set to "TourGuide".
Click "Finish". With Oxygen.1 (4.7.1) on a Mac there is a glitch
at this stage. See below for the workaround.
When all goes well, you should now see in the
Package Explorer the full "src", and "lib"
directory trees. Assuming you have autobuilding enabled, the source
files will not compile properly because JUnit library information is
missing. The next step is to provide this information.
- Select your TourGuide project directory in the Package explorer
and open a Properties window for the project using Project >
Properties. Select the "Java Build Path" property, select the
"Libraries" tab and click "Add JARs...". Select both the JUnit and
the Hamcrest ".jar" files in the "TourGuide/lib" directory and click
OK, then click "Apply and Close" in the Properties window.
- The Java source files should now all compile fine, and you
should be able to both run individual JUnit tests and the
AllTests class as a Java application.
Importing on a Mac with Oxygen.1 (4.7.1)
In step 10 when importing the skeleton files, it looks like the
"TourGuideSkeleton" directory has been found, but,
on clicking "Finish", one gets a pop-up "Information" window with
the message "There are no resources currently selected for
import". The workaround is
- click "OK" to dismiss this pop-up,
- untick the tick box you just ticked next to "TourGuideSkeleton" in
the left big white box
- click at the end of "TourGuideSkeleton"
in the "From directory:" box and
hit return. A triangle now appears next to "TourGuideSkeleton"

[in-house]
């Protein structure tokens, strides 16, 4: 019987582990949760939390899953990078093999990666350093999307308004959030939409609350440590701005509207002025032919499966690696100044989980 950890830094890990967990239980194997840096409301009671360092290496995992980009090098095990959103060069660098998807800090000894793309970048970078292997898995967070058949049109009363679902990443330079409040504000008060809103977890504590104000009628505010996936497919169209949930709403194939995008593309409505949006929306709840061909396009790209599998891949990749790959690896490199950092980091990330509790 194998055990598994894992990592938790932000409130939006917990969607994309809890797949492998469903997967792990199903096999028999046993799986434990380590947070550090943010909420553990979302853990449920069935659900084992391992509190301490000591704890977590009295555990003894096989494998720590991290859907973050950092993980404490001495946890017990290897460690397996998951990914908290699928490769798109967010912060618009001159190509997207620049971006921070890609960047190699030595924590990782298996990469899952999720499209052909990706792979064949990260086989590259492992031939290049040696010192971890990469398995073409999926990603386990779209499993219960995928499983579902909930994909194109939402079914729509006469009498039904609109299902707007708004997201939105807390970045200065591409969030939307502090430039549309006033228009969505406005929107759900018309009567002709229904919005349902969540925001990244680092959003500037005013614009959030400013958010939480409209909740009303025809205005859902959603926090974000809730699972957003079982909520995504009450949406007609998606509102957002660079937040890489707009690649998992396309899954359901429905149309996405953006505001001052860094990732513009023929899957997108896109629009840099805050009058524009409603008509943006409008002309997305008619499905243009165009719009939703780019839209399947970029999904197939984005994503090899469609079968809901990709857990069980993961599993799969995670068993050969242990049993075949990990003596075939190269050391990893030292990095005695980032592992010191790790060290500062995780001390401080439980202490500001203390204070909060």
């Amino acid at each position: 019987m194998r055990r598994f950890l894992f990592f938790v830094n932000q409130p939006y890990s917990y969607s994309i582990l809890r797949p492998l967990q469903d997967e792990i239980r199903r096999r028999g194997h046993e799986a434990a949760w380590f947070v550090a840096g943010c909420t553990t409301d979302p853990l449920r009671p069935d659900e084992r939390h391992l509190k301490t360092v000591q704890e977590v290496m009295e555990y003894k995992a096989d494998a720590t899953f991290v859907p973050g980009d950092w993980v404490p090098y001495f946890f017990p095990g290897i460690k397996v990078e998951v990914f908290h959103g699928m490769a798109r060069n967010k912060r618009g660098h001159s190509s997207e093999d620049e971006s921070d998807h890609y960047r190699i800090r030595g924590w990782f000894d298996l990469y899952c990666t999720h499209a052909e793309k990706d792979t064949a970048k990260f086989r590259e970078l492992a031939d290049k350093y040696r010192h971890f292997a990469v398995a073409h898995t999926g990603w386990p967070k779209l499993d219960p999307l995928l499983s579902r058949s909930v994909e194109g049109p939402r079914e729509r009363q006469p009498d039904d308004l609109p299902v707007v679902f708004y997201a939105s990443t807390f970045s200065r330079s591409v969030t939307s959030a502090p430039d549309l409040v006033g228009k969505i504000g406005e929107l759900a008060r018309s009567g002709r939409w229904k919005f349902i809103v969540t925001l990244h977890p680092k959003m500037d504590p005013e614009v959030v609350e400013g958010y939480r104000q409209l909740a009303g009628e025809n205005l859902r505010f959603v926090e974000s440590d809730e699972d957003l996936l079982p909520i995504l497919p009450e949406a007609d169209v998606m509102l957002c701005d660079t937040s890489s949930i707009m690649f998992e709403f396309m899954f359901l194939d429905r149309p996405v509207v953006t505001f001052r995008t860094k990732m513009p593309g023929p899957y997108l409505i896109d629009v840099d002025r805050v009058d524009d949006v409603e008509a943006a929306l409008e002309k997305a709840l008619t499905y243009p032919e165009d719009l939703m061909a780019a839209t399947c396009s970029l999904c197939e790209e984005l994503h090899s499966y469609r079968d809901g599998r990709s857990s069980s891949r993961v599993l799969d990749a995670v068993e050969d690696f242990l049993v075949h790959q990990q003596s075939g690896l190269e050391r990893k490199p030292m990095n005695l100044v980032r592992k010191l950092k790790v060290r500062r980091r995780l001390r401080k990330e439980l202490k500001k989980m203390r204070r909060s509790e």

that allows one to browse the imported files.
- Now tick again the tick box by "TourGuideSkeleton" and click
Tabs, indents and line lengths in Java code
The handout recommends you follow standard coding guidelines such as
A common recommendation is that you never use tab characters for
indentation and you restrict line lengths to 80 or 100 characters.
You are strongly recommended to adopt both these recommendations, both
because it is good practice and, particularly, in order to ensure
maximum legibility of your code to the markers. I recommend using an
indent step of 4 spaces as in the Sun guidelines rather than the 2 in
the Google guidelines, for consistency with the supplied code.
The default in Eclipse is to use tab characters for indents. To
change this, open the Preferences pop-up and navigate to the
Java > Code Style > Formatter preference. Edit the
existing Profile to create a new Profile that only uses spaces.
Say name the new profile "Eclipse no-tabs".
In Eclipse, you can check the right margin setting and turn on a right
margin indicator line by visiting the
General > Editors > Text Editors preference.
You might well want to take this opportunity to try using version
control for your project. If nothing else, this will back up your
code and make it easy to work on shared code. There are a number of
free repository hosting services available on the web.
If you are new to version control, you might find it easier to start with
subversion rather than git or mercurial.
If you do use a repository hosting service, it is vital that you
choose one where your code is private to your coursework group, not
open for anyone to read.
See the School's advice on good scholarly conduct.
Note that many free hosting services are geared
towards supporting open-source projects and do not provide the
option of making your repository private. For example, normal free GitHub repositories
are not suitable, as they are world readable.
GitHub Student Developer
Pack does offer students the opportunity to create free private repositories.
And a popular provider of
free git-based private repositories is bitbucket.
There is no coursework requirement that you use any version control system and no
extra marks will be given if you do.